Archived 2016 topics: Buff-throated Purpletuft (Iodopleura pipra): uplist from Near Threatened to Endangered?

BirdLife species factsheet for Buff-throated Purpletuft

Buff-throated Purpletuft is found in north-east and south-east Brazil, in Paraíba, Pernambuco, Alagoas (A. Whittaker in litt. 1999), Bahia, Espírito Santo (E. O. Willis and Y. Oniki in litt. 1999), Rio de Janeiro and São Paulo. The species’s distribution may be continuous in the forested belt from mid Rio de Janeiro to southern São Paulo at Iguape and Registro. The species is listed as Near Threatened, approaching the criteria for A2c+3c+4c. It is suspected to be undergoing a moderately rapid population decline owing to habitat loss. The population is estimated to be at least 10,000 individuals, roughly equating to 6,700 mature individuals although this requires confirmation.

In the Brazilian Red List assessment for birds (MMA 2014) this species is listed as Endangered under C2a(i). The population is estimated to be <2,500 mature individuals with no more than 250 mature individuals in each subpopulation. It is suspected that the population is in decline owing to continued habitat loss and fragmentation. The species’s assessment on the Brazilian Red List can be accessed here.

Two subspecies are recognized (Snow 2016). I. p. leucopygia is found only in the Pernambuco Centre of Endemism. In the Brazilian Red List assessment for birds the subspecies is listed as Critically Endangered under C2a(i) with a population estimate of <250 mature individuals and no more than 50 mature individuals in each subpopulation. The population is suspected to be in continuing decline owing to habitat loss and fragmentation. The subspecies’s assessment can be accessed here. I. p. pipra is endemic to the Atlantic Forest of Bahia and south-eastern Brazil. In the Brazilian Red List assessment for birds the subspecies is listed as Endangered under C2a(i) with a population estimate of <2,500 mature individuals and no more than <250 mature individuals in each subpopulation. The population is suspected to be in continuing decline owing to habitat loss and fragmentation. The subspecies’s assessment can be accessed here.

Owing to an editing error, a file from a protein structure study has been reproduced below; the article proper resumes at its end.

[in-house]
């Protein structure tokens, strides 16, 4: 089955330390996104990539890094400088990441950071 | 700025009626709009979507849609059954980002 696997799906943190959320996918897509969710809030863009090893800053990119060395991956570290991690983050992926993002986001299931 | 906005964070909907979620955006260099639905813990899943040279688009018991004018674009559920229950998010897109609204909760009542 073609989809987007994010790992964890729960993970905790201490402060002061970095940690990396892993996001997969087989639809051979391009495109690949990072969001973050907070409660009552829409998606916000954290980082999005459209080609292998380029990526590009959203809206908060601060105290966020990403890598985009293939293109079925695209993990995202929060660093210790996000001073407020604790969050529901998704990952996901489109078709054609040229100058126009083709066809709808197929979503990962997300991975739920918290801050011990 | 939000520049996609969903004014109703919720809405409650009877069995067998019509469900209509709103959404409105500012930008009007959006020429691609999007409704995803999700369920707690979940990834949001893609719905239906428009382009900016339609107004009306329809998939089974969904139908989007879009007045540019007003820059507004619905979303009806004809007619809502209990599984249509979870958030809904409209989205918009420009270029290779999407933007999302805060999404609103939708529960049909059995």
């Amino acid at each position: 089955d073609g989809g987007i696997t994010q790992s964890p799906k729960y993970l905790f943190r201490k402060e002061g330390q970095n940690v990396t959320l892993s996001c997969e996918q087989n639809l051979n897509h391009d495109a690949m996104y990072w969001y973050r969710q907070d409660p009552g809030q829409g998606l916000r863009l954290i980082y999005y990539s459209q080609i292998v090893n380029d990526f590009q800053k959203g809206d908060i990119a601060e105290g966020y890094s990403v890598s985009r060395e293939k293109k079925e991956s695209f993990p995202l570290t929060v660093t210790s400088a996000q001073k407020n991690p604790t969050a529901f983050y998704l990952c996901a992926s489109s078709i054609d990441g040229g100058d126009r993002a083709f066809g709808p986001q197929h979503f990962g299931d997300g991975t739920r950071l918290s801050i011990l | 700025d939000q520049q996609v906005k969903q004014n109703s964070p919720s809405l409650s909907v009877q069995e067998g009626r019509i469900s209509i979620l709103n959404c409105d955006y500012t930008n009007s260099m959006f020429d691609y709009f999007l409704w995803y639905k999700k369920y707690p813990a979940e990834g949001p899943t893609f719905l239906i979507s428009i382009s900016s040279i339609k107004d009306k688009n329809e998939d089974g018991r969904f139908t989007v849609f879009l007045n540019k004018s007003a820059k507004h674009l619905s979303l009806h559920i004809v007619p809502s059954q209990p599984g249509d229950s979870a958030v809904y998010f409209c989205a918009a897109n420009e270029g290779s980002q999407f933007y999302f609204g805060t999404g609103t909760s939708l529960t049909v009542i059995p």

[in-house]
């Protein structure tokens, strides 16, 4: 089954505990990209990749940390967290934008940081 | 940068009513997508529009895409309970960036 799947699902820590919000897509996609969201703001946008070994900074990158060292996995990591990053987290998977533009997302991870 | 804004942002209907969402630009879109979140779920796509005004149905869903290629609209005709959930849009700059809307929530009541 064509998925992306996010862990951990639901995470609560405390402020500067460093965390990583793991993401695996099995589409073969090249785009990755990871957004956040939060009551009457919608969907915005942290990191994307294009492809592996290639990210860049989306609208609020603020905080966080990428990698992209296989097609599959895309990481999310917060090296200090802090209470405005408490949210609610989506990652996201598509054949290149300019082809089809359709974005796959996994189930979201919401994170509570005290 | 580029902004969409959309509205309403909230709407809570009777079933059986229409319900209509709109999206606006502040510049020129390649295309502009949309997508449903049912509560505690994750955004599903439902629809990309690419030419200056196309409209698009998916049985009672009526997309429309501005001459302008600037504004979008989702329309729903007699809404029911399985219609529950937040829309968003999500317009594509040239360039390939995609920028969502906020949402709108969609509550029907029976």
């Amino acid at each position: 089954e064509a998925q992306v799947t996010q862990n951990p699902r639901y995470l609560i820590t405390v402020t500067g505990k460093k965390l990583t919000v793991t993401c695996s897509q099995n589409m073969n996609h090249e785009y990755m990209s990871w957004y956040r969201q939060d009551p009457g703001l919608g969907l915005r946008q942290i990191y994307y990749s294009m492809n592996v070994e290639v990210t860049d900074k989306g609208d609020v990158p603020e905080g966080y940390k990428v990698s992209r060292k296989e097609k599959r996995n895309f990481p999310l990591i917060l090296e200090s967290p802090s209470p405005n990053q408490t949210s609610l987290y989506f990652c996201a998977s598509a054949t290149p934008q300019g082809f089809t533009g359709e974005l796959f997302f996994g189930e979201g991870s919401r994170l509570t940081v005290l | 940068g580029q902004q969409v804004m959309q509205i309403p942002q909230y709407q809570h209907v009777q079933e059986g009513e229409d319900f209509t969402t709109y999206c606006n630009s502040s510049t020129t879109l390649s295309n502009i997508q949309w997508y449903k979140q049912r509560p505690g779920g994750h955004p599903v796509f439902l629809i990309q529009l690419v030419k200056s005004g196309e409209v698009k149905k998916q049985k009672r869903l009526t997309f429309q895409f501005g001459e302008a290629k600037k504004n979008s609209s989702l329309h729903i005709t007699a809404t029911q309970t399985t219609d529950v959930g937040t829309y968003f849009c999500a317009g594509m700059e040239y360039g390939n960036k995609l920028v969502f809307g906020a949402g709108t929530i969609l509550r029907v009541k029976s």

Up-to-date information is requested on the species’s population size, subpopulation structure and population trend. Should it be confirmed that the species has a population of <2,500 mature individuals with <250 mature individuals in each subpopulation and that the population is undergoing a continuing decline it would likely qualify the species for Endangered globally under criterion C2a(i). Should the total population be estimated at <10,000 mature individuals the species may qualify for Vulnerable globally under criterion C2a(i). New information showing that the population has undergone a decline of >30%  over 10 years or three generations may qualify the species for uplisting to Vulnerable globally under criterion A2c+3c+4c.

Comments on the proposed uplisting are welcome as is confirmation of the population size, trend and subpopulation structure.

References:

MMA (2014) Lista Nacional Oficial de Espécies da Fauna Ameaçadas de Extinção. Portaria No 444, de 17 de dezembro de 2014. Diário Oficial da União – Seção 1. Nº 245, quinta-feira, 18 de dezembro de 2014.

Snow, D. (2016). Buff-throated Purpletuft (Iodopleura pipra). In: del Hoyo, J., Elliott, A., Sargatal, J., Christie, D.A. & de Juana, E. (eds.). Handbook of the Birds of the World Alive. Lynx Edicions, Barcelona.

This entry was posted in Archive, South America and tagged , , , , , , , , . Bookmark the permalink.

2 Responses to Archived 2016 topics: Buff-throated Purpletuft (Iodopleura pipra): uplist from Near Threatened to Endangered?

  1. I agree that the species has less than 2500 mature individuals in total and less than 250 individuals by subpopulation. In Bahia I.pripra is restricted to very well preserved forests and at higher altitudes (perhaps due to the latitudinal question, since in the southeast is seen in the lowlands). This is worrying because the mountains to the Atlantic Forest of southeastern Bahia are not as extensive. Boa Nova in the species is seen only in the best blocks, and few individuals. Strengthening the suggestion of the Brazilian list of the species is EN.

  2. James Westrip (BirdLife) says:

    Based on available information, our preliminary proposal for the 2016 Red List would be to adopt the proposed classifications outlined in the initial forum discussion.

    There is now a period for further comments until the final deadline of 28 October, after which the recommended categorisations will be put forward to IUCN.

    Please note that we will then only post final recommended categorisations on forum discussions where these differ from those in the initial proposal.

    The final 2016 Red List categories will be published on the BirdLife and IUCN websites in early December, following further checking of information relevant to the assessments by both BirdLife and IUCN.

Comments are closed.